Arts access in prison
Not all artists work out of turpentine perfumed studios or cramped apartments. For the artists showing in the Aldrich Contemporary Art Museum’s latest exhibit, they created their work while incarcerated.
Connecticut has 15 state prisons, one being the Manson Youth Institution for male offenders ages 14-21. According to Connecticut’s Department of Corrections (DOC), the state has closed five other state prisons in the past decade. Of the remaining prisons, only four out of the 15 listed some form of arts program on the DOC website. Cheshire Correctional Institution (CI) and Robinson CI list graphic arts as a program accessible for inmates. As part of the program, inmates learn and practice silk screening and laser engraving to provide them with a new trade after they are released. The DOC also noted that Garner CI has an expressive arts therapy program. All of the state prisons offer adult education courses that include language arts and the DOC notes that five of the state prisons offer a culinary arts program.
According to the DOC website, York CI — a women’s prison — is the only institution with an artists-in-residency program with Community Partners in Action (CPA).
Prison Arts Program
The CPA’s Prison Arts Program is currently displaying an exhibit, How Art Changed the Prison, at the Aldrich in Ridgefield which runs through May 27. The exhibit features art made by inmates formerly or currently incarcerated in Connecticut’s state prisons.
Jeffrey Greene, the program manager for the CPA Prison Arts Program and curator of the Aldrich’s exhibit, said his program works with all 15 of Connecticut’s state prisons in some capacity. He said the Prison Arts Program is currently running workshops out of five different facilities, York CI, Osborn CI, MacDougall-Walker CI, Cheshire CI and Cybulski Community Reintegration Center, and that the CPA will be holding new workshops at Radgowski later this year.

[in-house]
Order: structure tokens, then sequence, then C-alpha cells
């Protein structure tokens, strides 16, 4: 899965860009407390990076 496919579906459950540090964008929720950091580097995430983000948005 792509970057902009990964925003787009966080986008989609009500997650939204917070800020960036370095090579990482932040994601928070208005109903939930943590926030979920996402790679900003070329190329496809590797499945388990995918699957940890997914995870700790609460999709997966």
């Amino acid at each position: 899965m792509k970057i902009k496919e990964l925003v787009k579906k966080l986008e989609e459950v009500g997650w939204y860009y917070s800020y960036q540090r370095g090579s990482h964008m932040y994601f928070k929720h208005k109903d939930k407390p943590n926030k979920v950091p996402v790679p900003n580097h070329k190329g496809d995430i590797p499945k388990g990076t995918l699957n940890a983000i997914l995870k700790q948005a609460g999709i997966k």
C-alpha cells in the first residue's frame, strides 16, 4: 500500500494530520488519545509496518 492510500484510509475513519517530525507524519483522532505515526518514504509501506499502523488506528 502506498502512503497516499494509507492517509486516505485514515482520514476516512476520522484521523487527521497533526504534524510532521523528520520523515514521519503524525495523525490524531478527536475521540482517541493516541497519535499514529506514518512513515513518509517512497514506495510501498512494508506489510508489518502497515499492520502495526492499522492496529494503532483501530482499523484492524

The arts workshops hosted by his Greene and his program provide inmates with art classes and art supplies. The artist-in-residency program brings artists to the prison to discuss art techniques as well as “the logistics of being an artist in day-to-day life,” he said. The visiting artists will share their experiences with creating and sharing their art as well as how their work has evolved over time.
Materials and supplies
James Gaglione, director of the DOC’s Correctional Enterprises of Connecticut, said the Commissary offers additional crafting items for female inmates including crochet hooks in a variety of sizes as well as 18 different yarn options. He also said that all inmates have access to watercolor paint sets, colored pencils, a set of pastels, three different sketch pads, two different erasers and pencils.
Greene said the Prison Arts Program also brings supplies into the prisons, including a wide range of paper and pastels. He also said the inmates use anything in their work.
“Artists are using their own materials, they’re finding things, they’re making paints out of food stuffs, they’re carving the soap, they’re taking apart clothing and bed sheets and blankets and weaving them into other things. They’ll use ramen noodle packages and food bags. They’ll use their nail clippers to make silhouettes and cut-outs, and complex sculpture,” Greene said. “There’s all kind of materials, anything, any physical thing is fair game to make art with. They’re certainly not limited to traditional art supply so that’s probably one of the best aspects of art that’s done in prison is that they’re not beholden to any sort of traditional art supply.”
Greene said the art featured in the exhibit is available for purchase and that the inmates receive 60% of the funds from the sale, 25% of the sale is used for mailing art to the inmates’ families and the remaining 15% is donated to the Office of Victim Services to the Victims Compensation Fund. The CPA will also work with inmates after their release if they choose to contact the program. Greene said they will not initiate contact with released inmates unless it is to return their artwork.
“They don’t want constant reminders [from us] because then they’re thinking about being on the block,” he said.
Connecticut is also home to one federal prison, Federal Correctional Institution (FCI) Danbury, which is a minimum security prison housing male and female inmates. According to FCI Danbury’s Inmate Admission and Orientation Handbook , those incarcerated at the prison are permitted to participate in hobby craft and art programs as long as they don’t mass produce works or use them as a source of income. Based on the handbook, FCI Danbury inmates can create art with oil paints, pastel paints, crayons, pencils, inks and charcoal. They are also permitted to create crafts with plastic canvases and origami and through crocheting and knitting. The Prison Arts Program is not involved with FCI Danbury.